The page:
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More Arts-Related Pandemic News

More Book-Related Pandemic News

Luckily, books still exist, and can be their own vehicle for connection. And what better reading material for right now than books where the characters are, in some way, alone? None of these are dystopian (at least not in the traditional sense), but are instead characterized by protagonists with complex interior lives who are either isolated (in some way that’s not about a contagion) or fiercely independent, or both.

Feeling overwhelmed? How art can help in an emergency by Olivia Laing

During this febrile period, I’ve found myself longing for a different kind of timeframe, in which it would be possible both to feel and to think, to process the intense impact of the news and perhaps even to imagine other ways of being. The stopped time of a painting, say, or the dilations of the novel, in which it is possible to see patterns and consequences that are otherwise invisible. Art has begun to feel not like a respite or an escape, but a formidable tool for gaining perspective on what are increasingly troubled times.

America Infected: The Social (Distance) Catastrophe

In the Paris Review, J. Hoberman looks at cinematic representations of plagues, including The Plague by Albert Camus and Contagion by Steven Soderbergh.

Pandemics from Homer to Stephen King: what we can learn from literary history

From Homer’s Iliad and Boccaccio’s Decameron to Stephen King’s The Stand and Ling Ma’s Severance, stories about pandemics have – over the history of Western literature such as it is – offered much in the way of catharsis, ways of processing strong emotion, and political commentary on how human beings respond to public health crises.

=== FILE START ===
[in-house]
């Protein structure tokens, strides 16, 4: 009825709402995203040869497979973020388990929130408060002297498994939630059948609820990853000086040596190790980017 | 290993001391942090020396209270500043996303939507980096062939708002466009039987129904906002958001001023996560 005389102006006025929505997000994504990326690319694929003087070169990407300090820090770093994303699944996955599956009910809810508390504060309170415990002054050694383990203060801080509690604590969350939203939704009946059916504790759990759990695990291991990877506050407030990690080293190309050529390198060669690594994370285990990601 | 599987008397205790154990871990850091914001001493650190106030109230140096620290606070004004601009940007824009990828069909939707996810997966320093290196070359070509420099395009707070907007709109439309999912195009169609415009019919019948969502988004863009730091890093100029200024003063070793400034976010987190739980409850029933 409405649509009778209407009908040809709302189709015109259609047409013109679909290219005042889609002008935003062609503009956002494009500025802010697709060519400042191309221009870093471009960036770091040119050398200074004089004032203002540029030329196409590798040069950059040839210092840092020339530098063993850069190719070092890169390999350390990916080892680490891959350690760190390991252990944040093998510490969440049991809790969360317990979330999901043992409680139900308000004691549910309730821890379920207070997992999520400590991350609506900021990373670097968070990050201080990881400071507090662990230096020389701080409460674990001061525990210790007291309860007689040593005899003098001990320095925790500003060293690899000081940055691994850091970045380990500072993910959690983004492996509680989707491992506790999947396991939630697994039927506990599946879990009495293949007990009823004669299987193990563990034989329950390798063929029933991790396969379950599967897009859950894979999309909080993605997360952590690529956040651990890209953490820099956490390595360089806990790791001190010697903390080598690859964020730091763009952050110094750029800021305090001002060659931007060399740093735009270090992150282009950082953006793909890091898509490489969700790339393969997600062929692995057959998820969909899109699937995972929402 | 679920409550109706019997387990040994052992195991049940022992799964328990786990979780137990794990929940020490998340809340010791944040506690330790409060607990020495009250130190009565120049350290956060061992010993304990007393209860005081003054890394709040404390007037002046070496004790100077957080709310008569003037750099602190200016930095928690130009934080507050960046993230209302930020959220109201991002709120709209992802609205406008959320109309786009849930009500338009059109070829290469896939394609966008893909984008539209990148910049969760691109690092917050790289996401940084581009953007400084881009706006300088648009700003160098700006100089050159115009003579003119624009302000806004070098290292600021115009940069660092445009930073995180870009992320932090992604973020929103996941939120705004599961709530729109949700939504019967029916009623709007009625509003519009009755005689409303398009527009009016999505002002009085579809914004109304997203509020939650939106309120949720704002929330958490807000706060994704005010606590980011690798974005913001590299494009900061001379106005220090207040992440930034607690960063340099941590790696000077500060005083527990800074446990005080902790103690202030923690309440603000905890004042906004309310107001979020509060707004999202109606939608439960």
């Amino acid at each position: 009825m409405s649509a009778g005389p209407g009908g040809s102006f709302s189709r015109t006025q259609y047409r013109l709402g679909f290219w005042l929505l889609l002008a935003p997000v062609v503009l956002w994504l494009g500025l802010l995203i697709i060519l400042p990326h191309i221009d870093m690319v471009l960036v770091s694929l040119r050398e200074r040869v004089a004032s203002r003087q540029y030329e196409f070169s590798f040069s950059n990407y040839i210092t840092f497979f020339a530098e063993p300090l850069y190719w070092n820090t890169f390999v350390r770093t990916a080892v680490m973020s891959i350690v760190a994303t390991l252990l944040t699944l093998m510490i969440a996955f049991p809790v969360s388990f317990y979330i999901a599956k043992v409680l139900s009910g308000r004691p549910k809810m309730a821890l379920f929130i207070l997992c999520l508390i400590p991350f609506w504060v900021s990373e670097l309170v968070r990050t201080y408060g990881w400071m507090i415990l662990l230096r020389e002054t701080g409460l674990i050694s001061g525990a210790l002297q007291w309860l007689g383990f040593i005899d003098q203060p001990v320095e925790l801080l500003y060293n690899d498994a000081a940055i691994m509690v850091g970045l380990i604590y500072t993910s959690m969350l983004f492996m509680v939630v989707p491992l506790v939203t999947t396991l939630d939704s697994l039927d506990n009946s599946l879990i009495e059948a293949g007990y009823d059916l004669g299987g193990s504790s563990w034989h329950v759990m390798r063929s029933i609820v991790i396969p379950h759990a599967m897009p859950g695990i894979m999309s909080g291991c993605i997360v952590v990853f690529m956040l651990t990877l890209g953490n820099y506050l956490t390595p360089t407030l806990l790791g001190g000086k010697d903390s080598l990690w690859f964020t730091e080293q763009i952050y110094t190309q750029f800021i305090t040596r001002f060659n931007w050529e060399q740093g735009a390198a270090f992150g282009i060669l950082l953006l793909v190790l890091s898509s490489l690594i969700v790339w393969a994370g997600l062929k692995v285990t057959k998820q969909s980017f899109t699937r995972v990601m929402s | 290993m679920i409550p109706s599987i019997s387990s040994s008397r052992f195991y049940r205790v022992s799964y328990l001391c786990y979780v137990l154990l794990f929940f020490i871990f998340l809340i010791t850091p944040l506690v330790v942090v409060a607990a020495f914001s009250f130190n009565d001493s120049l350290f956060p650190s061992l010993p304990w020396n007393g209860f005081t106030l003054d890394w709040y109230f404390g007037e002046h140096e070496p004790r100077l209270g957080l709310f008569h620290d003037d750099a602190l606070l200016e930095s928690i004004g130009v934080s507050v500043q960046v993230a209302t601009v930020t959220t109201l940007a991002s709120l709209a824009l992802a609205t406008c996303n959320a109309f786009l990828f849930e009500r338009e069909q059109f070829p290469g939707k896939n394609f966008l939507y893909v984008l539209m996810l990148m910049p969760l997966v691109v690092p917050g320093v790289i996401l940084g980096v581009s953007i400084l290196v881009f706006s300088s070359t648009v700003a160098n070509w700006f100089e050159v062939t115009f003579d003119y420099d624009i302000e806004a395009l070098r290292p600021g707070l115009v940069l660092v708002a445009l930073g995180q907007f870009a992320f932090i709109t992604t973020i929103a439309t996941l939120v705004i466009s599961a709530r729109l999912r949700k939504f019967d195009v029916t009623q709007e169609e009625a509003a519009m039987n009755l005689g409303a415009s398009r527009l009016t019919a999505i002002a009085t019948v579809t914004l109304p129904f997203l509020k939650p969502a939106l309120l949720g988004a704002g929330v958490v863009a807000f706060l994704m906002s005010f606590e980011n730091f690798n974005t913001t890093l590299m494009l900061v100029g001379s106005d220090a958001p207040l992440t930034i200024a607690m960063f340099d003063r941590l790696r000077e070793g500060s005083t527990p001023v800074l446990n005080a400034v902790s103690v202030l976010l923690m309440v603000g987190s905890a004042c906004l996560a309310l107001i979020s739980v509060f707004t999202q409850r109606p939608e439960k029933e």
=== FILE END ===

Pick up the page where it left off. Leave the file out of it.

So We’re Working From Home. Can the Internet Handle It?

I live in the greater metropolitan Seattle area, which was the first site of infection of COVID-19 in the United States. This was therefore one of the first areas to cancel in-person classes and move to online education and to encourage remote working for non-essential employees. 

With all these additional people online during the day, I’ve noticed a significant increase in the length of time web pages take to load. Of course things were worse back in the first days of modems and dial-up internet, but still . . . . The New York Times reports on this issue with a more national focus.

IT’S THE RIGHT TIME TO READ CRIME NOVELS

Molly Odintz, senior editor for CrimeReads, explains why she’s taking refuge in reading Scandinavian thrillers:

Not because thrillers are low-brow. They take immense thought to create. But they don’t—and this is key—take commensurate mental energy to consume. They are the kindest art form, because they do the work for the consumer, allowing us a break from fretting about our very real woes so that we can worry, safely, for the fates of fictional characters instead.